Workers face soaring prices, fight for wage hikes to match

By Brian Williams
March 28, 2022
Inflation reached 40-year high last month, wreaking havoc on workers’ living standards, posing need for fight for higher wages and cost-of-living adjustments in every union contract.
Inflation reached 40-year high last month, wreaking havoc on workers’ living standards, posing need for fight for higher wages and cost-of-living adjustments in every union contract.

Rising prices, especially on food, gas, rent and other necessities, are upending the lives of millions of working people. What government officials insisted would be “transitory” is in fact part of a longer-term crisis the capitalist rulers are putting on our backs.

The government’s consumer price index rose to 7.9% for the 12 months ending in February, the highest increase in 40 years. And these “official” government figures undercount what working people really face.

Strikes by workers and their unions — from the teachers in Minneapolis to coal miners in Alabama to Machinists in Davenport, Iowa — are demanding wage raises to cover rising prices.

“These struggles set an example for millions facing similar conditions and need support from other workers and our unions,” Alyson Kennedy, Socialist Workers Party candidate for governor of Texas, told the Militant. “To protect workers from the ravages of inflation, our unions need to fight for cost-of-living adjustments in every contract and all benefits that raise our wages to match every price increase we face.”

As every worker buying groceries knows, prices for many items are actually much higher than official figures. Prices for groceries rose at an annual rate of 8.6%, but meat, poultry, fish and eggs, key sources for protein, are up by 13%. Prices for fruit and vegetables jumped, while the cost of dairy products was the largest in nearly 11 years.

The New York Times  interviewed working people across the country and described what they said: “Bacon is as expensive as filet mignon used to be”; “I am eating expired groceries”; and “I go several days in a month skipping meals or just not eating.”

Energy prices increased 26% from a year ago and the cost of gasoline is going through the roof, rising to over $4 per gallon. In some areas, like San Francisco, the average price is $5.75.

Among those especially hard hit by these price hikes are Uber and Lyft drivers and owner operator truckers. Their bosses force them to pay for their own gas, wreaking havoc with their take home pay.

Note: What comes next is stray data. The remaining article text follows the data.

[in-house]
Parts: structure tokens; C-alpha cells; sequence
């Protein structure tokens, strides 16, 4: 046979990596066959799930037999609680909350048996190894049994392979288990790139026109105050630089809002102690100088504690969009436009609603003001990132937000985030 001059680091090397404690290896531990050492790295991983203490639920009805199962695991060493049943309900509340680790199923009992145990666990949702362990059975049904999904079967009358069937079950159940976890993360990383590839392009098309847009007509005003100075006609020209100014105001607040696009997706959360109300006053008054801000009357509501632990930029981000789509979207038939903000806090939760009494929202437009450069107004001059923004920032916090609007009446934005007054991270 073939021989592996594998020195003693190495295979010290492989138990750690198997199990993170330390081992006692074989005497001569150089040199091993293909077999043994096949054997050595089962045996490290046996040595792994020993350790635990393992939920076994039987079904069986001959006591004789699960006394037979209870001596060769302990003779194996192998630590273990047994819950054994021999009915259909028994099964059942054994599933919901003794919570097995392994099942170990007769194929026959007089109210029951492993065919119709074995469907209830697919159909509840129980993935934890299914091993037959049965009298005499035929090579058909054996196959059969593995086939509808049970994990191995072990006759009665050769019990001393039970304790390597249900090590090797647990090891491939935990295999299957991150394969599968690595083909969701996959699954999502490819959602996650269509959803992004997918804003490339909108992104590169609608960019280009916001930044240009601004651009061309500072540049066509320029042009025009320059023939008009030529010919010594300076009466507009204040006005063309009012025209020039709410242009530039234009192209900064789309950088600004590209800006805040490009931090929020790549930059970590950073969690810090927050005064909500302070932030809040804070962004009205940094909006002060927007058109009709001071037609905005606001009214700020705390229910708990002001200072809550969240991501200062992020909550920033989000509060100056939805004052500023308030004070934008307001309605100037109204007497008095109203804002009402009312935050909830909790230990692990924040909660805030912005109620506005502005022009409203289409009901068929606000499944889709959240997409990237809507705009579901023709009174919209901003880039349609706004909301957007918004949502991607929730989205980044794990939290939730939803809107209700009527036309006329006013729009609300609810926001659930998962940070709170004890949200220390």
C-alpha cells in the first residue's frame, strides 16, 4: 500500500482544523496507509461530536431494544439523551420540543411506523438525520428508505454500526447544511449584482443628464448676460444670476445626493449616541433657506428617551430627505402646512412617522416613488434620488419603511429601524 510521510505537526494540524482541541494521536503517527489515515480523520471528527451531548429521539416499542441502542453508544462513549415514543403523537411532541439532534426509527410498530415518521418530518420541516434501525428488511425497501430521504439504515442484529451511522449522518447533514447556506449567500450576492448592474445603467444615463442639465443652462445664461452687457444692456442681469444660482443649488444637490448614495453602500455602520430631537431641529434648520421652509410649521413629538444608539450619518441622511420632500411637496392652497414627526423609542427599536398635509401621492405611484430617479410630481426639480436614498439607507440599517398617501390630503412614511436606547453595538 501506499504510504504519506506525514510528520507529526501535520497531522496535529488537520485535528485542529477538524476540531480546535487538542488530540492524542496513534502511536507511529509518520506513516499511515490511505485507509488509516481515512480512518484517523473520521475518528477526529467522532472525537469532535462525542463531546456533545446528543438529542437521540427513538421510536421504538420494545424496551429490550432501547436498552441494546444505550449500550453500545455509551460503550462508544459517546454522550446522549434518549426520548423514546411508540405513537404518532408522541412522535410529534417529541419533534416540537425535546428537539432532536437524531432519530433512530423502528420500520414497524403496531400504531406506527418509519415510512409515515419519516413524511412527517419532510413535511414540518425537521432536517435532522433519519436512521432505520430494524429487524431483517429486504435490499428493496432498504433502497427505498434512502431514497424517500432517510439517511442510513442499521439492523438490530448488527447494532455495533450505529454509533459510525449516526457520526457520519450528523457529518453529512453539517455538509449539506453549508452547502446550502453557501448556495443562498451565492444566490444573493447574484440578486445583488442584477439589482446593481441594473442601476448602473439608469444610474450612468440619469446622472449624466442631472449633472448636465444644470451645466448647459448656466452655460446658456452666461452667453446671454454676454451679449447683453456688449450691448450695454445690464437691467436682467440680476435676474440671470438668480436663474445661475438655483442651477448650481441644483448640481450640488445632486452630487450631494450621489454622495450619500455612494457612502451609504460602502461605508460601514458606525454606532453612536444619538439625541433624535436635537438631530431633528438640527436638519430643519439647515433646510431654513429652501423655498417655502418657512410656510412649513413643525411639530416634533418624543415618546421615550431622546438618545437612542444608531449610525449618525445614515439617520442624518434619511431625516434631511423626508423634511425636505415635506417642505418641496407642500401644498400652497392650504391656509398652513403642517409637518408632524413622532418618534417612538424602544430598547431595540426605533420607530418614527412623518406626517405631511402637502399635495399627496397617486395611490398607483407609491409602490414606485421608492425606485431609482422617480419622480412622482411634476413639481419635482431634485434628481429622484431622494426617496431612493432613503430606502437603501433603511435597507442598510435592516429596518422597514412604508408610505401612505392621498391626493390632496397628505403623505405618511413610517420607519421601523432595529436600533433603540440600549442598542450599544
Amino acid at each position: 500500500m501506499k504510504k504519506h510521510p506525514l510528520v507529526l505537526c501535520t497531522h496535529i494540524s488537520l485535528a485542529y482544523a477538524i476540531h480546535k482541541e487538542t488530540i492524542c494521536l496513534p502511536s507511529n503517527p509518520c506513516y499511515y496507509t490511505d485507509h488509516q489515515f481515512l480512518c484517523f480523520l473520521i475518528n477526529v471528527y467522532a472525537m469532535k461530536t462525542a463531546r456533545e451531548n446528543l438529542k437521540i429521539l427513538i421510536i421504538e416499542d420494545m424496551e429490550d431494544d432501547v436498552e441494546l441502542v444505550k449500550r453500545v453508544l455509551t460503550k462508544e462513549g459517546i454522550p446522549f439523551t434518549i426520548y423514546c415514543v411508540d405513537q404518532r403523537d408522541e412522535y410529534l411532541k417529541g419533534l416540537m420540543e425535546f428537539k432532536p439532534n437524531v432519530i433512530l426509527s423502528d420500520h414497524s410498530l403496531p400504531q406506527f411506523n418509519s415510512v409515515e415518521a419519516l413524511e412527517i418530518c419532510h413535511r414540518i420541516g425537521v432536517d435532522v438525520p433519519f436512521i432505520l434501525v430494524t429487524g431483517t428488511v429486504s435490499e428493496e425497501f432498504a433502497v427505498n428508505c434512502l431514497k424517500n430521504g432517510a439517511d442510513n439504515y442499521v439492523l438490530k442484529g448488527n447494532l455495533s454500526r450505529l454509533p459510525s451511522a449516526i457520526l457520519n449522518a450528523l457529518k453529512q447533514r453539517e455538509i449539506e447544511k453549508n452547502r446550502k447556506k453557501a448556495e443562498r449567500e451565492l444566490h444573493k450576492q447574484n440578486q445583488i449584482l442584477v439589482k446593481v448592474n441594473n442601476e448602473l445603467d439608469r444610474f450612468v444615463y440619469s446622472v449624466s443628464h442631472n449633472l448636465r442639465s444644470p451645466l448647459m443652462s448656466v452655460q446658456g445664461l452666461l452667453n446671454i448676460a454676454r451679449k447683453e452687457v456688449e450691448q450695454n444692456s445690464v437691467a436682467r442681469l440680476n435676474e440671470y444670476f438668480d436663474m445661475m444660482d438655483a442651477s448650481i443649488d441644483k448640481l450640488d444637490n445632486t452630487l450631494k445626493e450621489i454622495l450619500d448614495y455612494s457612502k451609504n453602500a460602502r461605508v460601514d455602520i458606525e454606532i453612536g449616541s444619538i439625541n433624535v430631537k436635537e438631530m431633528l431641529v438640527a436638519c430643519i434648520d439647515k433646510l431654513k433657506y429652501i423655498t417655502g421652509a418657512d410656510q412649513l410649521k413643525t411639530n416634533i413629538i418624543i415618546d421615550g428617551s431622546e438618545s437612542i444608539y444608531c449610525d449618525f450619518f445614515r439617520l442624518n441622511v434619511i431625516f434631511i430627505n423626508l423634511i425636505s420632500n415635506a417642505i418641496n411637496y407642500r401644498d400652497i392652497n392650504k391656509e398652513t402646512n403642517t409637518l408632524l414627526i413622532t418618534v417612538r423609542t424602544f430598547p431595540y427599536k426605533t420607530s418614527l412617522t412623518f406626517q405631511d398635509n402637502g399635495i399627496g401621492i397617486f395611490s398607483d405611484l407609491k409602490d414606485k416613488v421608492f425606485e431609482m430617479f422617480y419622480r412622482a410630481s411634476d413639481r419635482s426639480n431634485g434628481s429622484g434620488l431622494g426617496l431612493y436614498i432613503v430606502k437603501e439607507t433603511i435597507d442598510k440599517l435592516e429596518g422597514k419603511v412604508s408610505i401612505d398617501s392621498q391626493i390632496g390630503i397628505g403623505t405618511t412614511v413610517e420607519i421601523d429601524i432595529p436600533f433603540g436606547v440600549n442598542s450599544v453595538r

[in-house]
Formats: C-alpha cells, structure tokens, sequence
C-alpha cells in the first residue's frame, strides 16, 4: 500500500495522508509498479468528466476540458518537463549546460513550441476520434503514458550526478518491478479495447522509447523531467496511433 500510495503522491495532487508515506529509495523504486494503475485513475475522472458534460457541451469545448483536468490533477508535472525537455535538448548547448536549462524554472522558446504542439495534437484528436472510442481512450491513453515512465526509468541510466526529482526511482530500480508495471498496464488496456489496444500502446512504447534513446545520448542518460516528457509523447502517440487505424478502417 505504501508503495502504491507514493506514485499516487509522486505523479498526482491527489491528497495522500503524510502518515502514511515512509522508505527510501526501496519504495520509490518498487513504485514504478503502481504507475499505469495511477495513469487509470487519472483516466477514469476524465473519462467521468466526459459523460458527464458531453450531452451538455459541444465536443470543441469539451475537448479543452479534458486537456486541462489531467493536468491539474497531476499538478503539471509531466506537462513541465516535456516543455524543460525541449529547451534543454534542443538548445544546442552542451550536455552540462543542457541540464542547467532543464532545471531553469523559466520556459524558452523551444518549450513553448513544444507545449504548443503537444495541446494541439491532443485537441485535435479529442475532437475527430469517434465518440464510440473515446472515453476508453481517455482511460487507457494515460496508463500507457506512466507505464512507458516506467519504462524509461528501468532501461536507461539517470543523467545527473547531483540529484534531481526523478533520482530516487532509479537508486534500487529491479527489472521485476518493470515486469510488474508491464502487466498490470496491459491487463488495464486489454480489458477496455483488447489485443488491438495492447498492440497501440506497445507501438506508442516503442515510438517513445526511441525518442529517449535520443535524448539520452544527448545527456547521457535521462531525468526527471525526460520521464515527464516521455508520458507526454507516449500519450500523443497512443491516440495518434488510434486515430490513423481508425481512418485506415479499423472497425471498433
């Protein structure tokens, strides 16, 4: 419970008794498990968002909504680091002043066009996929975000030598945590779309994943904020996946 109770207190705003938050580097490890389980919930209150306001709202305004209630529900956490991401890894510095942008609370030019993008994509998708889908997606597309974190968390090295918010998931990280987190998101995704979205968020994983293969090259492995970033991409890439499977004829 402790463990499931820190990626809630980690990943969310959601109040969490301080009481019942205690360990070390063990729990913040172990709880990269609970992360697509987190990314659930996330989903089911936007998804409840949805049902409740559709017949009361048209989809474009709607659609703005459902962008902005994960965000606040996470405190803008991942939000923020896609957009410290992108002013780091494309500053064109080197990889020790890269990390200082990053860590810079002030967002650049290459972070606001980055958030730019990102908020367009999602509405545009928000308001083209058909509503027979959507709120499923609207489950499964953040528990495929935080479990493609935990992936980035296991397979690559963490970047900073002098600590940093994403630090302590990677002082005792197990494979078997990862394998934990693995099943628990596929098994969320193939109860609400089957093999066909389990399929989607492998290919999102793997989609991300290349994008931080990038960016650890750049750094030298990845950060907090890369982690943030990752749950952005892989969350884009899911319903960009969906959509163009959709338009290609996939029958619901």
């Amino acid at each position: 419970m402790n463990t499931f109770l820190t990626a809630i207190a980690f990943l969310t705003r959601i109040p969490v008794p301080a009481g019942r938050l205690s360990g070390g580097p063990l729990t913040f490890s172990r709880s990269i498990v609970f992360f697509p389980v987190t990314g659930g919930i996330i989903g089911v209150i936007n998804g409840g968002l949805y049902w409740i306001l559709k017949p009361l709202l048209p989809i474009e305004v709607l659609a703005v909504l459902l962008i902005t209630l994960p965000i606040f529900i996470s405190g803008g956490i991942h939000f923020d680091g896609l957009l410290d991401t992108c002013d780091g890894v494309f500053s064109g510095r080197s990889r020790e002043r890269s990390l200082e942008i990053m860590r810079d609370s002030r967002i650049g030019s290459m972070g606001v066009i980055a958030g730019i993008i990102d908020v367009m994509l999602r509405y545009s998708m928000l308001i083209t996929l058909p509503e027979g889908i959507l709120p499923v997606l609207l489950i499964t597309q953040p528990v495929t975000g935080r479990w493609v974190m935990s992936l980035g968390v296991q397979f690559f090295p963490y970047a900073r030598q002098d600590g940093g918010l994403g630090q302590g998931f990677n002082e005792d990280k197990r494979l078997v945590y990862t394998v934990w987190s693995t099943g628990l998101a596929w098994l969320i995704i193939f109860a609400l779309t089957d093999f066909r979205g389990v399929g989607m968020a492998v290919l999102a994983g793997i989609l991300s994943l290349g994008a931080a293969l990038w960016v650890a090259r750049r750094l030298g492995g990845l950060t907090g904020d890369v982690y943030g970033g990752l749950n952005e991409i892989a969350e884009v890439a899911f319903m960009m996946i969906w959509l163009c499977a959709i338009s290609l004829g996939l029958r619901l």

Some owner-operators have had to take their trucks off the road, because they can no longer make a living as diesel prices have reached all-time highs.

Fleet driver James McCurdy told WCNC his boss called him and other drivers instructing them to stop idling their trucks to save fuel. “In the wintertime, we can’t shut it down because we’ll freeze to death,” he said.

Average wages rose by 5.1% over the past year, but with rising prices workers’ real wages dropped — by a 2.6% annual rate in February. Households with low income bear the brunt as they spend a greater part of their income on food and gasoline than those in the middle and ruling classes.

Two years after the COVID-19 pandemic began, there are 2.3 million less workers in the labor force. As prices are climbing, bosses are trying to maximize profits by pursuing a broader offensive against us through speedup, longer shifts, mandatory overtime and weakening safety on the job. Farmers too, are facing significantly higher prices for weed-killing chemicals, crop seeds, fertilizer and equipment repairs, sinking income below their costs of production. “I just don’t see how I’m going to get paid this year,” Brooks Barnes, a second-generation farmer in Wilson County, North Carolina, told the Wall Street Journal  Feb. 15.

His farm grows tobacco, corn, soybeans, wheat and sweet potatoes. In February he paid $60 a gallon for Bayer AG’s Roundup weed killer, up from $16 a gallon the previous year. Fertilizers jumped to $500 a ton, from $175 last spring.

“To protect farmers from ruin, the government must guarantee their costs of production,” Kennedy said. “To build the fighting movement of working people we need, we must forge an alliance with working farmers, who are exploited by the same capitalists as we are.”

Wage raises don’t cause inflation

The bosses and their media falsely claim that rising wages lead to high prices. This is false.

Inflation is a phenomenon that arises when the purchasing power of a capitalist nation declines. The government and banks crank up their printing presses and crank out money and other financial paper to make up the difference, quickly outstripping the output of commodities that could be purchased with that bloated monetary supply. Under these conditions, capitalists competing for profits boost prices up and up, all of which lowers workers’ living standards. So wage increases do not drive inflation, it only means we get to keep more of the wealth we produce and the bosses take less in profits.

“We need to break from the Democratic and Republican parties and form our own party, a labor party based on our unions,” Kennedy said.

“Such a party can organize workers by the millions and attract allies to common struggles to defend our families and livelihoods against the profit-driven assaults of the employing class.”